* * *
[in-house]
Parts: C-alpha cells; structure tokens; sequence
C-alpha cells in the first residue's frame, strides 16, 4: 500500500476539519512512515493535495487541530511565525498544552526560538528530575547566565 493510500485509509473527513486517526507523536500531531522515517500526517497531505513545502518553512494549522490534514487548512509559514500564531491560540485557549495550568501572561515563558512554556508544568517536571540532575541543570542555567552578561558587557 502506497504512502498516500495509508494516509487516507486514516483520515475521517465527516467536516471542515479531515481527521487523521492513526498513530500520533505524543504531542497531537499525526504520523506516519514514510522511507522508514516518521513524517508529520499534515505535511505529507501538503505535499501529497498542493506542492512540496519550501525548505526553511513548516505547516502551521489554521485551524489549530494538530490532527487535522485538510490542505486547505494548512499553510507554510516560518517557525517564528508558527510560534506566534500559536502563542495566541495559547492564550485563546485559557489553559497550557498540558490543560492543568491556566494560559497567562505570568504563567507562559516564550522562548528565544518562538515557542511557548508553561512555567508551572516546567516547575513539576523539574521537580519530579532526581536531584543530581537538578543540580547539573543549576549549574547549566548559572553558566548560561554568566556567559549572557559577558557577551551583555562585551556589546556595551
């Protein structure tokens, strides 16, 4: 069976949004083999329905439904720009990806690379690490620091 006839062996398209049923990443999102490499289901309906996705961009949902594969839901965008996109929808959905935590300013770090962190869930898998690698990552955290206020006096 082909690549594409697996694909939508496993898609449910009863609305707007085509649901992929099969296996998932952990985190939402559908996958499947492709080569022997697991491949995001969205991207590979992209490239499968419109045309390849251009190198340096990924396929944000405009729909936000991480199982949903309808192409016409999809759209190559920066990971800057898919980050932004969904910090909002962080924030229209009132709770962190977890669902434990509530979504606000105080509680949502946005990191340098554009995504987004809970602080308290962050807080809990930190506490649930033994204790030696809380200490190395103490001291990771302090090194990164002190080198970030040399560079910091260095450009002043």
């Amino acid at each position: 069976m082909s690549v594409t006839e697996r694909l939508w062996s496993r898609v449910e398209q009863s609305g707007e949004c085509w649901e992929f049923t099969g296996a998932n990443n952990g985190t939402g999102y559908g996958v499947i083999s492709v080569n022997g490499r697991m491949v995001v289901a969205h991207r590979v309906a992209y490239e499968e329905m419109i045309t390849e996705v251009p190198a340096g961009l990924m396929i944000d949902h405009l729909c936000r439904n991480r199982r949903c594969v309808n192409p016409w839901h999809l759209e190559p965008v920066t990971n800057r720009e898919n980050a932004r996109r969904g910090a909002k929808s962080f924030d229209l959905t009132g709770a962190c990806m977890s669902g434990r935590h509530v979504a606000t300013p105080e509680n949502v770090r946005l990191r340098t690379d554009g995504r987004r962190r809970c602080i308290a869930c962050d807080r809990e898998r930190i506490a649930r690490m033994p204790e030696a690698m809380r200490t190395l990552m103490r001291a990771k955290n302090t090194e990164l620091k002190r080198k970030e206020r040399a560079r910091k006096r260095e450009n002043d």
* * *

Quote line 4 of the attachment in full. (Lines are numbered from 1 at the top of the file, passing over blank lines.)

């Protein structure tokens, strides 16, 4: 069976949004083999329905439904720009990806690379690490620091 006839062996398209049923990443999102490499289901309906996705961009949902594969839901965008996109929808959905935590300013770090962190869930898998690698990552955290206020006096 082909690549594409697996694909939508496993898609449910009863609305707007085509649901992929099969296996998932952990985190939402559908996958499947492709080569022997697991491949995001969205991207590979992209490239499968419109045309390849251009190198340096990924396929944000405009729909936000991480199982949903309808192409016409999809759209190559920066990971800057898919980050932004969904910090909002962080924030229209009132709770962190977890669902434990509530979504606000105080509680949502946005990191340098554009995504987004809970602080308290962050807080809990930190506490649930033994204790030696809380200490190395103490001291990771302090090194990164002190080198970030040399560079910091260095450009002043």